Today the House will debate HB 1, the general appropriations bill. Like almost everything about this session, the appropriations process has been strange. Three things in particular stand out that are different from previous sessions:

1. Speaker Craddick arranged the process so that Democrats never had the opportunity to challenge the Republicans’ budget priorities. Not that the Ds could have won. But they could have forced the Rs to cast votes in defense of making property tax cuts the highest priority of state government, at the expense of education, health care, and all the other things that Democrats think should be the priorities. Craddick and Chisum thwarted the Democrats in two ways: The first was by putting the money for the property tax cuts in a separate, earlier spending bill (HB 2, which has already passed) rather than in a line item in HB 1. This put the money out of the Ds reach. What Democrats would have liked to do was offer an amendment to reduce the size of the tax cut (say, by 10 cents) and use the money for a teacher pay raise. That would have put the Rs on the spot. But it couldn’t be done, because you can’t take money from a bill that isn’t before the House (HB 2) and spend it in one that is (HB 1), nor, earlier in the session, was it possible to take money from a bill that was before the House (HB 2) and spend it in one that wasn’t (HB 1). The second thwarting of the Democrats was accomplished by squirreling away some $8 billion that was available to be spent but wasn’t. This was prudent rather than punitive–the Frew case could still cost the state a hunk of change, and the estimated revenue from the new business tax appears to be less than was hoped for–but the effect was that the Democrats can’t reach into that pot of money either.

2. The Appropriations committee met a lot, heard lots of testimony, but didn’t do very much. The reason is that the Legislative Budget Board bill, which is usually a bare-bones budget that the committee members can build on, was fairly generous. Unlike previous years, when the base bill was bare-bones, this one was more generous. do. Article III (education) did get more money for teacher retirement and for Texas grants, and there was some disagreement over CHIP, but for the most part, the decisions had already been made at a higher level.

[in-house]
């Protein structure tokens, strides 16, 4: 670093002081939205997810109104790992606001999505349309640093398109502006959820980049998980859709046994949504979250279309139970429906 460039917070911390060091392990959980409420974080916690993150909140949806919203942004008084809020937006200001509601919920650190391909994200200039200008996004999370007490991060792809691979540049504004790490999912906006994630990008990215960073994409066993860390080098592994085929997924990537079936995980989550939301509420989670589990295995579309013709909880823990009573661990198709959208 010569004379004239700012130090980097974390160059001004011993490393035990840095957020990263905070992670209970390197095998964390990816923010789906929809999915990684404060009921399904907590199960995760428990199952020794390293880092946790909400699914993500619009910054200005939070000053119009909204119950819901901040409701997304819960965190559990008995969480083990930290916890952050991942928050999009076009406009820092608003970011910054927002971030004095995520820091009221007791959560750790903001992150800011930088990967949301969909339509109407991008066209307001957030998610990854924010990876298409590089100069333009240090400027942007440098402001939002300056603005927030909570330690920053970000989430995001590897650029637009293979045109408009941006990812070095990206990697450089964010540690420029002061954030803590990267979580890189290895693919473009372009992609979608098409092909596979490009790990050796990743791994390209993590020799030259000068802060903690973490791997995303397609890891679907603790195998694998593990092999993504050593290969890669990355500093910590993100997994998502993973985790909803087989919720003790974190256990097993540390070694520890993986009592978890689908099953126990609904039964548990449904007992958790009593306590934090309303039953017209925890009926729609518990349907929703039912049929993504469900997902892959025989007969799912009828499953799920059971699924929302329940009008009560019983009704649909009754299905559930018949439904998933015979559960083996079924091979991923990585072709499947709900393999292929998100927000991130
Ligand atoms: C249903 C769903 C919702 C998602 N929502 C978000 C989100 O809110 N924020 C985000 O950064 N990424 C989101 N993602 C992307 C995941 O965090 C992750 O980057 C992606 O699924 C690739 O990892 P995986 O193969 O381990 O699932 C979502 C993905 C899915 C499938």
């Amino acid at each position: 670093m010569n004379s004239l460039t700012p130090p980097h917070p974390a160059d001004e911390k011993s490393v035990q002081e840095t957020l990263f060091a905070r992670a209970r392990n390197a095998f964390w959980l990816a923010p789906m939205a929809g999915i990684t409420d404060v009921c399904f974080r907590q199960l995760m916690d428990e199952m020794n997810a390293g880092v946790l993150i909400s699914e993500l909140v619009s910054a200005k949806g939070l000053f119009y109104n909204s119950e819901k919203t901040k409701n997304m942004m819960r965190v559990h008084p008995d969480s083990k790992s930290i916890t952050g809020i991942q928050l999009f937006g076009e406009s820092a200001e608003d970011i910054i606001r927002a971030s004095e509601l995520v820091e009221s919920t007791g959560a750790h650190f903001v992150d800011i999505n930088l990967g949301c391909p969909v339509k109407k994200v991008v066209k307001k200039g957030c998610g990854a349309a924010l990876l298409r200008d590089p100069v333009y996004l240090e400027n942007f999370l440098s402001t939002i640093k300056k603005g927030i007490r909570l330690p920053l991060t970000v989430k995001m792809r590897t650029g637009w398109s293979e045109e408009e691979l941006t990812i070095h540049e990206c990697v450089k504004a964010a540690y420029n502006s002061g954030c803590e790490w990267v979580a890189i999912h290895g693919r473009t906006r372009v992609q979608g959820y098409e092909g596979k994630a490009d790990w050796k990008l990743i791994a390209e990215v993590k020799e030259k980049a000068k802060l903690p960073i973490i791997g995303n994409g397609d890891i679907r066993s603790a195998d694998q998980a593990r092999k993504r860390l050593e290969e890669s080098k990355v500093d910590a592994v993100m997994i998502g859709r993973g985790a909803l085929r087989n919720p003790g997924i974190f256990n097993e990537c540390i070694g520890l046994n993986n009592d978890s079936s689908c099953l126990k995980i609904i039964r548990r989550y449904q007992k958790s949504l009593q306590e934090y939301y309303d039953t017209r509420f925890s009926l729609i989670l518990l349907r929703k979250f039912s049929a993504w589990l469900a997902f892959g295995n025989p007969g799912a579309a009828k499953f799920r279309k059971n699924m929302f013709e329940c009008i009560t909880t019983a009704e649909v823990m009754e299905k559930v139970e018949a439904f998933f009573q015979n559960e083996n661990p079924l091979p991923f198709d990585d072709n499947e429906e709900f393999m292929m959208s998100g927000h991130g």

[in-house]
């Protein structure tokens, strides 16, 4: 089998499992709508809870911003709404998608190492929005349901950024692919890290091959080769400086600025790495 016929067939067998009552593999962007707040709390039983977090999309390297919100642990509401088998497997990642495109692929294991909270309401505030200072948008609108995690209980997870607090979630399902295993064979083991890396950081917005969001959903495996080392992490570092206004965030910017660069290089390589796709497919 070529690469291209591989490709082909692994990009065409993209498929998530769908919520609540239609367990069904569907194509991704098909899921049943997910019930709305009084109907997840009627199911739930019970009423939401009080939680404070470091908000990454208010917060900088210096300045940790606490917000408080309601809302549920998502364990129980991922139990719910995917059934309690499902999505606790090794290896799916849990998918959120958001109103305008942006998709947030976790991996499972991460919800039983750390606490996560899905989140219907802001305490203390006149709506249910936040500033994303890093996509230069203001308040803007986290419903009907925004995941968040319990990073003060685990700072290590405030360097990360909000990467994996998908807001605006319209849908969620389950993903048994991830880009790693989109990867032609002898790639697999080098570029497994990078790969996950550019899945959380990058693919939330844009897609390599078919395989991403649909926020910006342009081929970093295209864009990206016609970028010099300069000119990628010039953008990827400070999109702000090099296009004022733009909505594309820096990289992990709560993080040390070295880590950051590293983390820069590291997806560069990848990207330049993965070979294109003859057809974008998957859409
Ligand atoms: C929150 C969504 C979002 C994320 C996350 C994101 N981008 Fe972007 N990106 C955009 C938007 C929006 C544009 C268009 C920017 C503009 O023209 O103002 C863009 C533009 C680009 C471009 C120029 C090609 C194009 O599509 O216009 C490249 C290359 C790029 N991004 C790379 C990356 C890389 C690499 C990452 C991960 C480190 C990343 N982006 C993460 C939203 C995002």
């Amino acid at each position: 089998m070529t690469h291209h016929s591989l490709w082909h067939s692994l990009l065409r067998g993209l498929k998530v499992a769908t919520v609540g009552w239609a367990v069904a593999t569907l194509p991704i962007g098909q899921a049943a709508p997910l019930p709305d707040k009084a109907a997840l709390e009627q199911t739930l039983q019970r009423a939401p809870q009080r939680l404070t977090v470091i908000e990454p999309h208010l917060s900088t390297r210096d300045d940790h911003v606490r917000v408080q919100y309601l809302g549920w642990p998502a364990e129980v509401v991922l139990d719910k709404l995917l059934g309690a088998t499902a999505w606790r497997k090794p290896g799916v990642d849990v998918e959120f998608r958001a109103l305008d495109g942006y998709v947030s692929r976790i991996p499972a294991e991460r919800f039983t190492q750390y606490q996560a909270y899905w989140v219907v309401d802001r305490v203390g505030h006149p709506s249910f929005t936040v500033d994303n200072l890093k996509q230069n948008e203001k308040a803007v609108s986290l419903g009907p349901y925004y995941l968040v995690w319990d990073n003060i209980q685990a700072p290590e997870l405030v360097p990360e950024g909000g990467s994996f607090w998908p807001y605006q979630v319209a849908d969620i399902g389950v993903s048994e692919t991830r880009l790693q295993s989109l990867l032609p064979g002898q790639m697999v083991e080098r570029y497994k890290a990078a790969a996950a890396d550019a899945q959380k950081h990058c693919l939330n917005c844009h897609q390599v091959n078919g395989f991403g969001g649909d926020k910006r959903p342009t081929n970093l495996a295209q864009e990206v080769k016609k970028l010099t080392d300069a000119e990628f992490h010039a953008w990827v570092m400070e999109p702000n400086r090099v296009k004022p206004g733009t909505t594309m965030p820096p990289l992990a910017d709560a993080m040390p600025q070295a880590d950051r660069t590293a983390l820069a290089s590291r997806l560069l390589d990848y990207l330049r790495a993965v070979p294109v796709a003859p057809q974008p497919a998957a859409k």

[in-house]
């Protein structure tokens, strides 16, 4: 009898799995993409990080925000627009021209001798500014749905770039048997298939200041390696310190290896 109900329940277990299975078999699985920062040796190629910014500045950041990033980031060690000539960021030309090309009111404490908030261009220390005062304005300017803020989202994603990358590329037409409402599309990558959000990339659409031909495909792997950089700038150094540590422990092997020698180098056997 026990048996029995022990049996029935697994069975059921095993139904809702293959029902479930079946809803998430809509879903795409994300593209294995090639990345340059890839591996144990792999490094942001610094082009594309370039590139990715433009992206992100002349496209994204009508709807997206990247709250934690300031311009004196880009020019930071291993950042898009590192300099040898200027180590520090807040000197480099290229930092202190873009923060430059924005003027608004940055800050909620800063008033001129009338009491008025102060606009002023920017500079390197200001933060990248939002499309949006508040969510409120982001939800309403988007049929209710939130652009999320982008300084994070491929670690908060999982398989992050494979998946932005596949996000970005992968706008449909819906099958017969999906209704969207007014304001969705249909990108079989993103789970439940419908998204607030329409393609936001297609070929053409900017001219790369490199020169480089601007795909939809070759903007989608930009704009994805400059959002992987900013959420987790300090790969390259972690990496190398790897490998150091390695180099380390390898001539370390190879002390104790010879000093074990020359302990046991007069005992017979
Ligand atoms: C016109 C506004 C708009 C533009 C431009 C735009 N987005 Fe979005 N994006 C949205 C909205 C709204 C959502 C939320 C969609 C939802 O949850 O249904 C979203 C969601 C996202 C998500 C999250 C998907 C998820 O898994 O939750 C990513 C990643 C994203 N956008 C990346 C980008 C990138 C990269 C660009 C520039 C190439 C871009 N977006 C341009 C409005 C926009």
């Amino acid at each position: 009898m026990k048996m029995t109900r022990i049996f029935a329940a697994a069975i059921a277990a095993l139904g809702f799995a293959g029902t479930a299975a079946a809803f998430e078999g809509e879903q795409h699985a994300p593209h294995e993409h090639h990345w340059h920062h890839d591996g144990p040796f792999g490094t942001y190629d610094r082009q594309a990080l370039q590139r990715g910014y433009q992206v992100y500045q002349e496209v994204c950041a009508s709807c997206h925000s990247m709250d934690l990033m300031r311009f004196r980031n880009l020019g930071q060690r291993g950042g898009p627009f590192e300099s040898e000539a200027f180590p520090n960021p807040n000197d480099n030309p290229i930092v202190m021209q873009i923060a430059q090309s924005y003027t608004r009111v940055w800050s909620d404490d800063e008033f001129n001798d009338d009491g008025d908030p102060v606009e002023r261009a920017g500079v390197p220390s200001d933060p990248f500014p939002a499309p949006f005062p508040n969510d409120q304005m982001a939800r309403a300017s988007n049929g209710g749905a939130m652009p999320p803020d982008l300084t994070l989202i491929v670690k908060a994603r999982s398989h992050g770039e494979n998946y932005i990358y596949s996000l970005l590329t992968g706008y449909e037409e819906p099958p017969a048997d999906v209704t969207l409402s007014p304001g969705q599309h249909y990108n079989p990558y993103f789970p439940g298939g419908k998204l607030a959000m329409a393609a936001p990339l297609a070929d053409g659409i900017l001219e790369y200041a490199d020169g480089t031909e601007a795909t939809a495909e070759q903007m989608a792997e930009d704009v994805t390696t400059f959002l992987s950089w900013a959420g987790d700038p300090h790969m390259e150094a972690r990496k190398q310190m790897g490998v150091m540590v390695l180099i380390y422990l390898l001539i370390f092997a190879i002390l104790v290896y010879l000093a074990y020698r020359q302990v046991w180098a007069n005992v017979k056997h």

3. The committee membership didn’t get the usual assortment of goodies. For those who are willing to suffer through mind-numbing talk of FTEs and salaries of lottery directors in New York compared to Texas, the payoff has always been the opportunity to bring home some bacon for their districts or their pet programs. Often this is in the form of riders. But the riders ended up in Article 11, a sort of purgatory where they are not really in the bill but might get there if circumstances are right. Usually that means, if there is enough money. This session there is plenty of money; it just hasn’t been spent yet (see #2). So why are all the riders in Article 11? The answer is that the unspent money will be handed out in the conference committee, and those members who want it are going to have to be good little boys and girls and vote with the leadership or else their Christmas stockings are going to be empty. This is another way that the speaker is able to centralize power (and rewards) in his office.